State v. Hanna, S18A1559, Ga. Supreme Court, Decided February 4, 2019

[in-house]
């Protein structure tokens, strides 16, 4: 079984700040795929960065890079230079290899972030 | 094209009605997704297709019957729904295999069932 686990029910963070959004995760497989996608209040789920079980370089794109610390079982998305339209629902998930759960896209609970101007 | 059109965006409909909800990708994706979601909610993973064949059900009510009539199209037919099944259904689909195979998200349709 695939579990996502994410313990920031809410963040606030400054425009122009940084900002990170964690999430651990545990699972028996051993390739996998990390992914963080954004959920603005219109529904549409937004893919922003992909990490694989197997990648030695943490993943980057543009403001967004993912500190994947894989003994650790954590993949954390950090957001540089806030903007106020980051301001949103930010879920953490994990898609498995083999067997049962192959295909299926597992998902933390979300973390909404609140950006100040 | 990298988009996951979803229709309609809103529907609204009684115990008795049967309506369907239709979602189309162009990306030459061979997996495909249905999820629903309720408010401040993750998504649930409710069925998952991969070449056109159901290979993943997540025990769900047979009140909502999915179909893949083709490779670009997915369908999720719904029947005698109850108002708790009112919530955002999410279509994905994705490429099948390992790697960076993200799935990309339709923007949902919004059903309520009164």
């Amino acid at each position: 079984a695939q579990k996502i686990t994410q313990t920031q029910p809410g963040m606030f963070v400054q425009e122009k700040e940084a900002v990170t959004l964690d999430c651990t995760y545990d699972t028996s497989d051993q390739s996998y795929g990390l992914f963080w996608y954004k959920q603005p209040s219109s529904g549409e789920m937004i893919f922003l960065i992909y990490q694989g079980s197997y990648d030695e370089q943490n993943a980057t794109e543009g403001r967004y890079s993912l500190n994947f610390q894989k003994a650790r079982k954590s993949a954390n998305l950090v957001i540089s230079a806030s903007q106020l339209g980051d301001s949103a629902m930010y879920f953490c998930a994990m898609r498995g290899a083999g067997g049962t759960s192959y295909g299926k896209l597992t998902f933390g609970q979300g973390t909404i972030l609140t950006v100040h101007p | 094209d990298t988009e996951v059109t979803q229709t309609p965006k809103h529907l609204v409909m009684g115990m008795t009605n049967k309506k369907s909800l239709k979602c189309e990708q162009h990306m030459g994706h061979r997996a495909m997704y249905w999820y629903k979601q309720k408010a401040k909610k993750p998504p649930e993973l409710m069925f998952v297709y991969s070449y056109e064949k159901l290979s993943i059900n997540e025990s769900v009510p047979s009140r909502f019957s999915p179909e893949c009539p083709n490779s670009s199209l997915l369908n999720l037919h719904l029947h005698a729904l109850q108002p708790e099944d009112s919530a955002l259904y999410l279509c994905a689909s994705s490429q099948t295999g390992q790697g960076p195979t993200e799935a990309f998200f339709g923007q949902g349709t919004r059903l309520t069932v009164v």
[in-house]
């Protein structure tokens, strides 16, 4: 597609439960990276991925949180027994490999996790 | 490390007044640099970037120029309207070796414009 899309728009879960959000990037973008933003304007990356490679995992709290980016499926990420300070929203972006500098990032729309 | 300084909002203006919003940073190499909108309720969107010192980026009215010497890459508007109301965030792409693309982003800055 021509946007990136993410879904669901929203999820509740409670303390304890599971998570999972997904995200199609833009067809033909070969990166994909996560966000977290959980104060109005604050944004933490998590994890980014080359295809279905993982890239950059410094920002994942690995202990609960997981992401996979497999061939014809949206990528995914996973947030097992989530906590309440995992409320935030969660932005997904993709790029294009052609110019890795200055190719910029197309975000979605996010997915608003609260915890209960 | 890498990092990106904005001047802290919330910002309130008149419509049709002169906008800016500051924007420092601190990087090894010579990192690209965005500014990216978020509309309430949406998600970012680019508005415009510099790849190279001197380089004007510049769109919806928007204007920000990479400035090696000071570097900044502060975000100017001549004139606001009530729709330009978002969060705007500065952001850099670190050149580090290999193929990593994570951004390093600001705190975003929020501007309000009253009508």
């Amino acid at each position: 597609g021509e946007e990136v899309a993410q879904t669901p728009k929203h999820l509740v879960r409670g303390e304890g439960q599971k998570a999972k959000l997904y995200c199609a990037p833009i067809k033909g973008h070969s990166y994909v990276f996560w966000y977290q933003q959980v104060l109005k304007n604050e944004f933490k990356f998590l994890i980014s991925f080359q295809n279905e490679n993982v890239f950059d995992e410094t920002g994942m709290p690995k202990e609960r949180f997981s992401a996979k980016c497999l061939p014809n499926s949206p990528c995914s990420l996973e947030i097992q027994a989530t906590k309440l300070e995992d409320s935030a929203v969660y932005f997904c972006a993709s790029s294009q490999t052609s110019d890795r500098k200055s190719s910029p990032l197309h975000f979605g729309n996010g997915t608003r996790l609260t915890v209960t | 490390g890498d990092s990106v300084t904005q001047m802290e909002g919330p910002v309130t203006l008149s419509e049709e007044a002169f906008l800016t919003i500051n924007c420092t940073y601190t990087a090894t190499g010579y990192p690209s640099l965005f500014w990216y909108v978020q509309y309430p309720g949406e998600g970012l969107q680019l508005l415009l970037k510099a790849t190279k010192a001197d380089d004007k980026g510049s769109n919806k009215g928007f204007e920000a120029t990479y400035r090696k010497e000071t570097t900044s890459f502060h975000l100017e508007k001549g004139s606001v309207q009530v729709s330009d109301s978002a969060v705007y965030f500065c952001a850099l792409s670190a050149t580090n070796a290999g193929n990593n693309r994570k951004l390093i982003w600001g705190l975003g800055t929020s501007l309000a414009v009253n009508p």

In this case, Hanna pleaded guilty to felony murder predicated on first degree child cruelty, in violation of OCGA 16-5-70, and other charges. The trial court sentenced Hanna to a split sentence of 10 years, based on the rule of lenity, effectively sentencing her as if she was convicted of contributing to the deprivation of a minor leading to death, in violation of OCGA 16-12-1, rather than felony murder. The State appealed. First, the Supreme Court of Georgia held that Hannah’s sentence was void because the only legal sentences for felony murder are death, life imprisonment, or life imprisonment without the possibility of parole, and the trial court could not impose any other sentence for felony murder. The Court observed that Hanna could have filed a general demurrer to the charge of felony murder based on the rule of lenity, or that she could have challenged the felony murder conviction based on the rule of lenity. Second, the Supreme Court held that Hanna could withdraw her guilty plea to felony murder as of right, pursuant to OCGA 17-7-93, because her sentence for the offense of felony murder was void. However, the Supreme Court observed that Hanna could not withdraw her guilty plea to child cruelty as of right, because her sentence on that count was not void.